As EMS systems face down the global economic crisis and headlines scream daily of departments scrambling for what to do, questions emerge about the ways we run our systems and utilize our existing resources. Are more resources needed, or must we do a better job with what we have? It's a common question on the minds of EMS managers and elected officials.
For this month's column, I spoke with David Williams. Dave is a senior consultant with the well-known EMS consulting firm of Fitch & Associates. He is an EMS systems expert and process improvement advisor, and has served as a provider, educator, researcher and leader in almost every size and model of EMS organization. Before joining Fitch, he was quality management commander for Austin-Travis County (TX) EMS.
Williams is an alumnus of Springfield College in Massachusetts and the University of Maryland, Baltimore County, where he respectively earned undergraduate and graduate degrees in Emergency Health Services Management. He is currently writing his dissertation for a doctorate in Organizational Systems from Saybrook University. His research is focused on patient- and customer-centered EMS system design.
Where would limited financial resources best be directed to improve an EMS system—toward additional manpower and equipment, or toward better systems development/research?
In a recent national survey, EMS organizations large and small from across the United States reported the economy is affecting them, and half had experienced budgets cut by as much as 10%. What a lot of people don't realize, though, is these decisions were made when the impact of the economy was a prediction. Next year's cuts will be a result of reacting to the true, experienced shortfalls, and more is expected. It is critically important that everyone be focused on meeting the challenges in the coming years. Unfortunately, many systems continue to repackage or tweak themselves, but few are evolving to their already-changed environment. The current economic situation will bring out either the worst in those who are unable to change or the best in those who are.
When a leader suggests the answer to an improvement problem is more people, more resources or more money, there's a strong chance they're not getting it, because those are rarely the true fixes. EMS leaders who get it start with a strong understanding of their core mission. This was recently wonderfully articulated at the Fire Rescue International conference by Renton, WA, Fire Chief and IAFC leader I. David Daniels, who made the case that the fire service's primary mission has shifted to EMS over the last 30 years, and that EMS was his No. 1 business. He argued fire departments needed to be focused on being necessary and community-oriented.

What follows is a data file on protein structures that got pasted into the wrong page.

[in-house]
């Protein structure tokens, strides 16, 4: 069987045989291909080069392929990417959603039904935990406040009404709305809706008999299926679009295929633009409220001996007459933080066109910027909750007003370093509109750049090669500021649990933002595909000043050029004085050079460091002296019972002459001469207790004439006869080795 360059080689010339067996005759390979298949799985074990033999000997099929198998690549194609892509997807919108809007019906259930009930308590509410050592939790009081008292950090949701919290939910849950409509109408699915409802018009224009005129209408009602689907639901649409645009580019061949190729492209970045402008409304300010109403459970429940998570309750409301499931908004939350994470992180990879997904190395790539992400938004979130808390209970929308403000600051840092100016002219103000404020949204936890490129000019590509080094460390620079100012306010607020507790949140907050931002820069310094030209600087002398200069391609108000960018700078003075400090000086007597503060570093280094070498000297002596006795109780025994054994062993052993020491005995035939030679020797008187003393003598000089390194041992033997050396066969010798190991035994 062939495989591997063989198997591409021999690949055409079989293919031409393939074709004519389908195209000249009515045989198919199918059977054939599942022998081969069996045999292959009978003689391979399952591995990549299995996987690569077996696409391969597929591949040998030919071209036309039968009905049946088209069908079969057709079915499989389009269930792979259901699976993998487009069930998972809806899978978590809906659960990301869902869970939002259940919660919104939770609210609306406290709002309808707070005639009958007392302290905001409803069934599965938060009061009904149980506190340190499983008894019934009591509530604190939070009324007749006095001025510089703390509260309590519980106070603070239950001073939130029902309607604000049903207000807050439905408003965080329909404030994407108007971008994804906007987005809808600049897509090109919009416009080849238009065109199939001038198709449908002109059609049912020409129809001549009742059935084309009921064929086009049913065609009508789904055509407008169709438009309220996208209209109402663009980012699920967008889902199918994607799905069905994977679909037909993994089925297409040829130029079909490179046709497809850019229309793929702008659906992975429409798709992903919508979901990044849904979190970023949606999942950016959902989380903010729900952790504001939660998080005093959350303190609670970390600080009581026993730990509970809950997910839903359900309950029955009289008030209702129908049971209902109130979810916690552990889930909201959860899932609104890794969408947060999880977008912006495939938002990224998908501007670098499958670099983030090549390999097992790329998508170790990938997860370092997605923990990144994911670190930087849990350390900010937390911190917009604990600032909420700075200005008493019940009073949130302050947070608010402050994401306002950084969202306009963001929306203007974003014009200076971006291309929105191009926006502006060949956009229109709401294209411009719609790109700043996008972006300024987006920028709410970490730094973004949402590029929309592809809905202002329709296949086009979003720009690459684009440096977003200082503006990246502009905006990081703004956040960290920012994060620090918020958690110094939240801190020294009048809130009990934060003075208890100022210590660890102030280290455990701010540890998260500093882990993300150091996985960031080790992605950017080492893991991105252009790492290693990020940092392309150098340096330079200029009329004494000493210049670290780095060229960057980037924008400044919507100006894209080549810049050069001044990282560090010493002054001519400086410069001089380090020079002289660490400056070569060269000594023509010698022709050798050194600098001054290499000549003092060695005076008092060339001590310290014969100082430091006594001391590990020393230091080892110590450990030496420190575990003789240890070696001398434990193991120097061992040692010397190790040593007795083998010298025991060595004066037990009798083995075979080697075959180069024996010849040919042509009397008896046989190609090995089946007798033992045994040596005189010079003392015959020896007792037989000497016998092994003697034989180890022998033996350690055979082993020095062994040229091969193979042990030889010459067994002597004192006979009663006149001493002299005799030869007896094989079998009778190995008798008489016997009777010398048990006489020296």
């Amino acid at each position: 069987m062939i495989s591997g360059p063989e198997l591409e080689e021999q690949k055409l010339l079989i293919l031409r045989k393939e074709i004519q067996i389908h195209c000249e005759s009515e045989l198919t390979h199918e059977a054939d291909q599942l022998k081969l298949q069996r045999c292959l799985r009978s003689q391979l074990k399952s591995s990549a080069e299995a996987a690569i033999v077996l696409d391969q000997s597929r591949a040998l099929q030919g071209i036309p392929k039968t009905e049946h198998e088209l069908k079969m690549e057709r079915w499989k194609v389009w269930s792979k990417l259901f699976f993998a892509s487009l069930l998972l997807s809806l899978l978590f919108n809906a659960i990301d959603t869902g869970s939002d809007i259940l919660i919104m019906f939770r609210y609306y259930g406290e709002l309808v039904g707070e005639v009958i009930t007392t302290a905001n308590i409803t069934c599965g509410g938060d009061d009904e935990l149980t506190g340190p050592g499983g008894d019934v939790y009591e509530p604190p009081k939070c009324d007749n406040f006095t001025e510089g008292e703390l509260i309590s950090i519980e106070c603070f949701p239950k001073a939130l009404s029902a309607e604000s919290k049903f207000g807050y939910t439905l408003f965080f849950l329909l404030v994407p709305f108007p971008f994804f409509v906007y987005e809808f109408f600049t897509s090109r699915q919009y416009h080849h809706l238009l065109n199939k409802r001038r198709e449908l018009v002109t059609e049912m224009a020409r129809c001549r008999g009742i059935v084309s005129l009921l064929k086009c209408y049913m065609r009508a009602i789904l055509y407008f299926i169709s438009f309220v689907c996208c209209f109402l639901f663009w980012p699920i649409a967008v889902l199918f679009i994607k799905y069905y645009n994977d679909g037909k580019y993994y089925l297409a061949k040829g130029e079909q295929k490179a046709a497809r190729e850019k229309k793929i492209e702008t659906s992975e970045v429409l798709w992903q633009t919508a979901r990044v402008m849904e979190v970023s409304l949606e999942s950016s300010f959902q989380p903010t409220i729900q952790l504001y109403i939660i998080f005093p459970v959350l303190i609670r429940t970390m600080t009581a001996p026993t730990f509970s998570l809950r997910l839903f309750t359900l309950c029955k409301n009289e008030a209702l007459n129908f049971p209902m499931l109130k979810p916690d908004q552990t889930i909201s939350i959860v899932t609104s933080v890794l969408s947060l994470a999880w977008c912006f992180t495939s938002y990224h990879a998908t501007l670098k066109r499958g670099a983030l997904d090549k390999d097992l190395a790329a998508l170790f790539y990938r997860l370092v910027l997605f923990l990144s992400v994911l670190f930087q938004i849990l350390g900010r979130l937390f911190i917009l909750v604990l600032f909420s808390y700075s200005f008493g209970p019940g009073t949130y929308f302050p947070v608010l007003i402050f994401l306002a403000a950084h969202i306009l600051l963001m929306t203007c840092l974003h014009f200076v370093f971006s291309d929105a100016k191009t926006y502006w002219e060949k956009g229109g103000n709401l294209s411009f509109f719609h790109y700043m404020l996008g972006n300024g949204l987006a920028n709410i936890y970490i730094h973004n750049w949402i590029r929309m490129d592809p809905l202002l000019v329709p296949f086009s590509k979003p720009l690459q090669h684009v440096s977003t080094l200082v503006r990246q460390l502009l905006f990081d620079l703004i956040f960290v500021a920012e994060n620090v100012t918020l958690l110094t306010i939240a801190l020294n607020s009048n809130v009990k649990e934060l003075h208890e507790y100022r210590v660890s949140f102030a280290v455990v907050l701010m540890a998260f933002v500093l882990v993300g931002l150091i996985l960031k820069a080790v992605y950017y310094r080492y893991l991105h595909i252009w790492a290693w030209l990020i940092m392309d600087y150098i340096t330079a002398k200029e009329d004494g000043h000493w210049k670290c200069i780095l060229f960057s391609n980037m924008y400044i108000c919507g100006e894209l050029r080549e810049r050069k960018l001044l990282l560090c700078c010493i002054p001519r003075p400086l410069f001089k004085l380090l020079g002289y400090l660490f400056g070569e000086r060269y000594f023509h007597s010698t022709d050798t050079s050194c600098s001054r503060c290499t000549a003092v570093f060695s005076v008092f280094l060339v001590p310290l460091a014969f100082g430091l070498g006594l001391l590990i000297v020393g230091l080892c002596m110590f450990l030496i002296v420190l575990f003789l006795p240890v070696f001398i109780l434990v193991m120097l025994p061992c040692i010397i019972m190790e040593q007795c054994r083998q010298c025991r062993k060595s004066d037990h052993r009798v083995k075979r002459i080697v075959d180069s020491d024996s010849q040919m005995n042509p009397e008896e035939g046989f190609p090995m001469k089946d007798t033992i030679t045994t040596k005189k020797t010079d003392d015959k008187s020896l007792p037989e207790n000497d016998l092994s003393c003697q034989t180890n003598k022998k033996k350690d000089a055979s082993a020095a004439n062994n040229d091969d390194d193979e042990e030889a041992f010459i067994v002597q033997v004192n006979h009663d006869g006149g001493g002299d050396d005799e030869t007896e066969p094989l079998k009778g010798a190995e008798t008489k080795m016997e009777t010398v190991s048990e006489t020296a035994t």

Strong EMS leaders have clear aims for moving forward based on objective thinking. In the coming months, they will be reevaluating their organizations from top to bottom. With every position, activity and line item, they'll ask themselves, "What am I trying to accomplish?" and "How does this directly benefit our patients/customers?" If the answer isn't clear or directly tied to the core mission, then they must responsibly determine how to change, give away or discontinue it. Only through studying what's needed and what works and then redeveloping the system can you navigate the waves of the economy.
EMS systems need to reliably deliver the most appropriately trained person to the patient's side in a timely manner. Sadly, a large number of EMS systems (even those with all the resources, money and people power imaginable) can't deliver this on a daily basis. The answer is rarely more, but rather to use objective data, peer-reviewed research and current best practices to design systems and processes around the needs of those who call for help. Sacrificing what we want or think for what the data says or what's directly important to the next patient is the right answer.